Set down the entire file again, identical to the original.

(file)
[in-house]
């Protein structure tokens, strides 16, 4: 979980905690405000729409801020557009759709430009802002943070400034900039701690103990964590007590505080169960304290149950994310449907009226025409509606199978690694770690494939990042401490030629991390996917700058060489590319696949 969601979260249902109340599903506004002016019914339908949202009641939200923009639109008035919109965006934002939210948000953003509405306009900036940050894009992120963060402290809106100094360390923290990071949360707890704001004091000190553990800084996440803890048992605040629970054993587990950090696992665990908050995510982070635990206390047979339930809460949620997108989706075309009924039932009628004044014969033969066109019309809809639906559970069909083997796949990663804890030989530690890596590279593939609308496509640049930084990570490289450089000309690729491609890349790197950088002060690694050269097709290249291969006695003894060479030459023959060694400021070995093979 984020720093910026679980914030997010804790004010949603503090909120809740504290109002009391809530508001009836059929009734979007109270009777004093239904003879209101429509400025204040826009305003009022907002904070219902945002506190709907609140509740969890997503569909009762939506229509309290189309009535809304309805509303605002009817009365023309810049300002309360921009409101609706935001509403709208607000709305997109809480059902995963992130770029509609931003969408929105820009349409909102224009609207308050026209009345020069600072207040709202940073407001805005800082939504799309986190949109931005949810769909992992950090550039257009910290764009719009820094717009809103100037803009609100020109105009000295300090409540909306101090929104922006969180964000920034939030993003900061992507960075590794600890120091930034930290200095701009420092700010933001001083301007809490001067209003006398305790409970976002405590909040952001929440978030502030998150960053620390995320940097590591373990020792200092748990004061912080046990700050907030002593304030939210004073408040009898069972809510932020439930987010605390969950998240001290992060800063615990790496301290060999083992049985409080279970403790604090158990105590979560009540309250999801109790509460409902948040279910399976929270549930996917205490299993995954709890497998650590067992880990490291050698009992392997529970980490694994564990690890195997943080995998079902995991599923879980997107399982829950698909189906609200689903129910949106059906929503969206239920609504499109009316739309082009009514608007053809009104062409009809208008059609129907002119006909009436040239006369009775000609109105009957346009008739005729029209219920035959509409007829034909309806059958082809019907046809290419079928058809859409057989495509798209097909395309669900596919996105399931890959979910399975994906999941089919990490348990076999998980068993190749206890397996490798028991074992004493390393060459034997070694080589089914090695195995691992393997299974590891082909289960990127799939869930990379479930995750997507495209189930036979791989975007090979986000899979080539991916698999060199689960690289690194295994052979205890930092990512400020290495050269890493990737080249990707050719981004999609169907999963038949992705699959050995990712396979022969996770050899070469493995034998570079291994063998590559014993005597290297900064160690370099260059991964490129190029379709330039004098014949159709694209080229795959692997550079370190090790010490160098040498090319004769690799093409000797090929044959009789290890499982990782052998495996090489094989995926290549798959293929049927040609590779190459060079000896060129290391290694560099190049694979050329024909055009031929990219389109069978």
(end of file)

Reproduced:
[in-house]
């Protein structure tokens, strides 16, 4: 979980905690405000729409801020557009759709430009802002943070400034900039701690103990964590007590505080169960304290149950994310449907009226025409509606199978690694770690494939990042401490030629991390996917700058060489590319696949 969601979260249902109340599903506004002016019914339908949202009641939200923009639109008035919109965006934002939210948000953003509405306009900036940050894009992120963060402290809106100094360390923290990071949360707890704001004091000190553990800084996440803890048992605040629970054993587990950090696992665990908050995510982070635990206390047979339930809460949620997108989706075309009924039932009628004044014969033969066109019309809809639906559970069909083997796949990663804890030989530690890596590279593939609308496509640049930084990570490289450089000309690729491609890349790197950088002060690694050269097709290249291969006695003894060479030459023959060694400021070995093979 984020720093910026679980914030997010804790004010949603503090909120809740504290109002009391809530508001009836059929009734979007109270009777004093239904003879209101429509400025204040826009305003009022907002904070219902945002506190709907609140509740969890997503569909009762939506229509309290189309009535809304309805509303605002009817009365023309810049300002309360921009409101609706935001509403709208607000709305997109809480059902995963992130770029509609931003969408929105820009349409909102224009609207308050026209009345020069600072207040709202940073407001805005800082939504799309986190949109931005949810769909992992950090550039257009910290764009719009820094717009809103100037803009609100020109105009000295300090409540909306101090929104922006969180964000920034939030993003900061992507960075590794600890120091930034930290200095701009420092700010933001001083301007809490001067209003006398305790409970976002405590909040952001929440978030502030998150960053620390995320940097590591373990020792200092748990004061912080046990700050907030002593304030939210004073408040009898069972809510932020439930987010605390969950998240001290992060800063615990790496301290060999083992049985409080279970403790604090158990105590979560009540309250999801109790509460409902948040279910399976929270549930996917205490299993995954709890497998650590067992880990490291050698009992392997529970980490694994564990690890195997943080995998079902995991599923879980997107399982829950698909189906609200689903129910949106059906929503969206239920609504499109009316739309082009009514608007053809009104062409009809208008059609129907002119006909009436040239006369009775000609109105009957346009008739005729029209219920035959509409007829034909309806059958082809019907046809290419079928058809859409057989495509798209097909395309669900596919996105399931890959979910399975994906999941089919990490348990076999998980068993190749206890397996490798028991074992004493390393060459034997070694080589089914090695195995691992393997299974590891082909289960990127799939869930990379479930995750997507495209189930036979791989975007090979986000899979080539991916698999060199689960690289690194295994052979205890930092990512400020290495050269890493990737080249990707050719981004999609169907999963038949992705699959050995990712396979022969996770050899070469493995034998570079291994063998590559014993005597290297900064160690370099260059991964490129190029379709330039004098014949159709694209080229795959692997550079370190090790010490160098040498090319004769690799093409000797090929044959009789290890499982990782052998495996090489094989995926290549798959293929049927040609590779190459060079000896060129290391290694560099190049694979050329024909055009031929990219389109069978």